Scots farmers and police team up to tackle livestock worrying

Police and rural organisations have joined forces for a new campaign to raise awareness among dog owners of the serious penalties for livestock worrying in Scotland.

Irresponsible dog owners who allow their pets to attack livestock can now be fined up to £40,000 and sent to prison for 12 months for the most serious cases, as part of tough new penalties which came into force in Scotland last November following a successful Members’ Bill brought forward by Emma Harper MSP.

According to police and rural organisations, attacks on farm animals by out-of-control dogs have increased dramatically since Covid-19, which has led to surges in both dog ownership and countryside visits.

See also: What to do if you’re a victim of… sheep worrying

Latest figures from the Scottish government show that Police Scotland recorded 103 incidents of livestock worrying in Scotland between April and November 2021. The figures were disclosed in response to a question from the Scottish Conservative MSP for Aberdeenshire West, Alexander Burnett.

He said: “Dogs can cause stress and panic to livestock, which can lead to premature death, as has happened recently. I urge all dog owners to keep their dogs under close control.

“Livestock worrying may not always lead to an attack, but often results in healthy animals needing to be put down. There are heartbreaking consequences to thoughtlessness – both for the owner and the farmer.”

Rural insurer NFU Mutual said dog attacks on livestock caused “appalling suffering to animals and huge anxiety for farmers and crofters as they deal with the aftermath”.

Lack of awareness

However, a recent survey carried out by NFU Mutual found that only 4% of Scottish dog owners were aware that they could be fined as much as £40,000 under the Dogs (Protection of Livestock) (Amendment) (Scotland) Bill if they let their pets worry, kill or injure farm animals.

Only 22% knew they could be jailed if their dog attacked livestock.

Under the new legislation, camelids such as llamas and alpacas, together with ostriches, game birds and farmed deer are also now protected.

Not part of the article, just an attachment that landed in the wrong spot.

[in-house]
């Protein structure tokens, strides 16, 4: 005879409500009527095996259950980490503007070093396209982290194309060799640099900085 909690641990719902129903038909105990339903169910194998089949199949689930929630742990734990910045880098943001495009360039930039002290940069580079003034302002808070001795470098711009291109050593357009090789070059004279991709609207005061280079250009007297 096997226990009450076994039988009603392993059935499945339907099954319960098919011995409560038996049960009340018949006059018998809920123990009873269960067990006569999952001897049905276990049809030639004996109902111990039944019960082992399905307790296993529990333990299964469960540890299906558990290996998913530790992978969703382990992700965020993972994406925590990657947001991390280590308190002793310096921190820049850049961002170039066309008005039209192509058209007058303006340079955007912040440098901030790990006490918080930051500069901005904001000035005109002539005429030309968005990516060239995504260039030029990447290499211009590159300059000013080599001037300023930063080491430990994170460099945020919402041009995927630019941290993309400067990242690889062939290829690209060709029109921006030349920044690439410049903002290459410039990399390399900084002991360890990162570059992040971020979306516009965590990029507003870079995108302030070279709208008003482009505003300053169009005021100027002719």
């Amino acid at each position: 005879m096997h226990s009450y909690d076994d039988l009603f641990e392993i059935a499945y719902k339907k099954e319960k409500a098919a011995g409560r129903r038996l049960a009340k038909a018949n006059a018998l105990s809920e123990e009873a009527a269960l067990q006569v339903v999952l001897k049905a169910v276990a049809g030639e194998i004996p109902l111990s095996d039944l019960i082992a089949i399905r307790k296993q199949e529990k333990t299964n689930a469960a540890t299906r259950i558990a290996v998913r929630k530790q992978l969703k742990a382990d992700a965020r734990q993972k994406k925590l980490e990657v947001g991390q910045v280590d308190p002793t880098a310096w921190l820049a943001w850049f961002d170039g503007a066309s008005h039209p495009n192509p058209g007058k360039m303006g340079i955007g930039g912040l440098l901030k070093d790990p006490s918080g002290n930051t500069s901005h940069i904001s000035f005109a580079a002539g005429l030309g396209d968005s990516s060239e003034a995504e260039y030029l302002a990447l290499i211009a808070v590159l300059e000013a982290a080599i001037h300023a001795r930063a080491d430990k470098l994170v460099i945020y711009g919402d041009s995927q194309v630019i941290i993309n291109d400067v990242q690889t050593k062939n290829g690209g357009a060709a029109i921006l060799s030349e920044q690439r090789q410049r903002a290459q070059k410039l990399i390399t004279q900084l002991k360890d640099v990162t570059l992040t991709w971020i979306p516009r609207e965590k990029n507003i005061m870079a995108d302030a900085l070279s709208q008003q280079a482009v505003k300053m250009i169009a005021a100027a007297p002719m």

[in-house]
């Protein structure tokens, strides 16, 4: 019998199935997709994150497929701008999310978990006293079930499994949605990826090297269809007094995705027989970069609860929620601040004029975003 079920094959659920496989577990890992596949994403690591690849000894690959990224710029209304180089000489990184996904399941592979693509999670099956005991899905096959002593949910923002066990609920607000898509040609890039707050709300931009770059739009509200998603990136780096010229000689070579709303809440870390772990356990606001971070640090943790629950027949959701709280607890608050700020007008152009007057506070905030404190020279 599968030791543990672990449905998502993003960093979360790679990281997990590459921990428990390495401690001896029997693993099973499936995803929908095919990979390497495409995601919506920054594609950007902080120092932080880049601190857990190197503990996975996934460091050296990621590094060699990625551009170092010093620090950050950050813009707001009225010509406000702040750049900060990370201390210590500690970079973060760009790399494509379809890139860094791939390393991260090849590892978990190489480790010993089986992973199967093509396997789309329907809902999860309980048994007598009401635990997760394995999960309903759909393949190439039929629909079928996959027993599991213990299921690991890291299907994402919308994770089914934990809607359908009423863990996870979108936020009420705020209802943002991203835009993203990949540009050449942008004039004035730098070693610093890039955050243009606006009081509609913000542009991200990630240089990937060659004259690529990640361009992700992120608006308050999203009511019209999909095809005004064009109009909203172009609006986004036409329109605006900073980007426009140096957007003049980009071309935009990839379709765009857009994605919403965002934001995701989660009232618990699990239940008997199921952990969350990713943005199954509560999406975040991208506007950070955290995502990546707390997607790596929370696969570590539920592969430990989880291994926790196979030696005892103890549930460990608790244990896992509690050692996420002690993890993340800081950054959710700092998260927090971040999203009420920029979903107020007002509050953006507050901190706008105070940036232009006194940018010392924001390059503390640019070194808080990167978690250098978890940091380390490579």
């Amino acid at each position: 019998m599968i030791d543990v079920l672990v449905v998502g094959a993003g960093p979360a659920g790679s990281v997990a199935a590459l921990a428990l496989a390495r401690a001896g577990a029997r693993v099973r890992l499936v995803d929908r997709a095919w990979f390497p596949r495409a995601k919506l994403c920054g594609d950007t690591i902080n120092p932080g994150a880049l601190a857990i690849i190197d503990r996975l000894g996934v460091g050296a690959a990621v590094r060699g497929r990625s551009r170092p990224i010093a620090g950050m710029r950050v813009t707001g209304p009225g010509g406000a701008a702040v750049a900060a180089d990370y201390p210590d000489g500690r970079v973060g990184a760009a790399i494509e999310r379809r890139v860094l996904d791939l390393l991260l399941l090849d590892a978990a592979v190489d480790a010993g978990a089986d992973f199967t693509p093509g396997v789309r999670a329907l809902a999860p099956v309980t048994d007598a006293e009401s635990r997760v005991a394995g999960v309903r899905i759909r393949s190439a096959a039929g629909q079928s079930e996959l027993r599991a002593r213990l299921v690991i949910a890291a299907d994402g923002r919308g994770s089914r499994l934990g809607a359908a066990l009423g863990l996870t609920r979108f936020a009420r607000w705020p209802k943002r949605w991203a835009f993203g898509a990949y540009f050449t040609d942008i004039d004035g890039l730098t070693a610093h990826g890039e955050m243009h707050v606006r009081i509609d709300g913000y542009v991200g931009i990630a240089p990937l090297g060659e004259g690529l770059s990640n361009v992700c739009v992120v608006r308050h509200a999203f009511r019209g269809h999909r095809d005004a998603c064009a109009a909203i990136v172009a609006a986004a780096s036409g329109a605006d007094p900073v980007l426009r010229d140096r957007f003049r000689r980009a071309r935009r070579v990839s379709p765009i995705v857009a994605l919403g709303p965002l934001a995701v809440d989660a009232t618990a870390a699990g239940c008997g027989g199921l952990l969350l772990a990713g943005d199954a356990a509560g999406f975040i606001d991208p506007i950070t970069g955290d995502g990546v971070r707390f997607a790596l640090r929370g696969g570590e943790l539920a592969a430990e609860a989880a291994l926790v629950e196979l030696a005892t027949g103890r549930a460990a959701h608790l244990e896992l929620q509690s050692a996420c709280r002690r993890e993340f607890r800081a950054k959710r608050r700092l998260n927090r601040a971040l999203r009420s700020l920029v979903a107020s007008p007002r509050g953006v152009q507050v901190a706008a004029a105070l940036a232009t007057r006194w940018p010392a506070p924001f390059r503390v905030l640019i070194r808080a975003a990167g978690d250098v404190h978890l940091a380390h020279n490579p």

The Scottish Partnership Against Rural Crime (Sparc) came together with representatives from Police Scotland and NFU Scotland on Tuesday (11 January) to launch a new campaign to increase public awareness of the new legislation.

Sparc’s “Your Dog – Your Responsibility” campaign will run throughout the lambing season when ewes and newborn lambs are most vulnerable to attacks, and will return in the autumn.

Scotland’s national rural crime co-ordinator, Inspector Alan Dron, said the new campaign was timely given the increase in dog ownership during Covid. “It is designed to educate and raise awareness among dog owners, whether new or experienced, that their dog is very much their responsibility.”

Top tips to prevent dog attacks on livestock

Advice to dog owners

  • Do not allow your dog to approach animals or people uninvited (in open country, it may not be obvious when animals are around).
  • Where possible, avoid animals, but if you are threatened release your dog from its leash to allow you both to move to safety.
  • Always keep your dog in sight and under control – if in doubt, use a lead.

Advice to land managers

  • Consider public access and assess relevant risks.
  • If necessary, use helpful signs to highlight issues to users, removing them when not required.
  • Suggest reasonable alternative routes if needed.

Source: NFU Mutual/Sparc

See more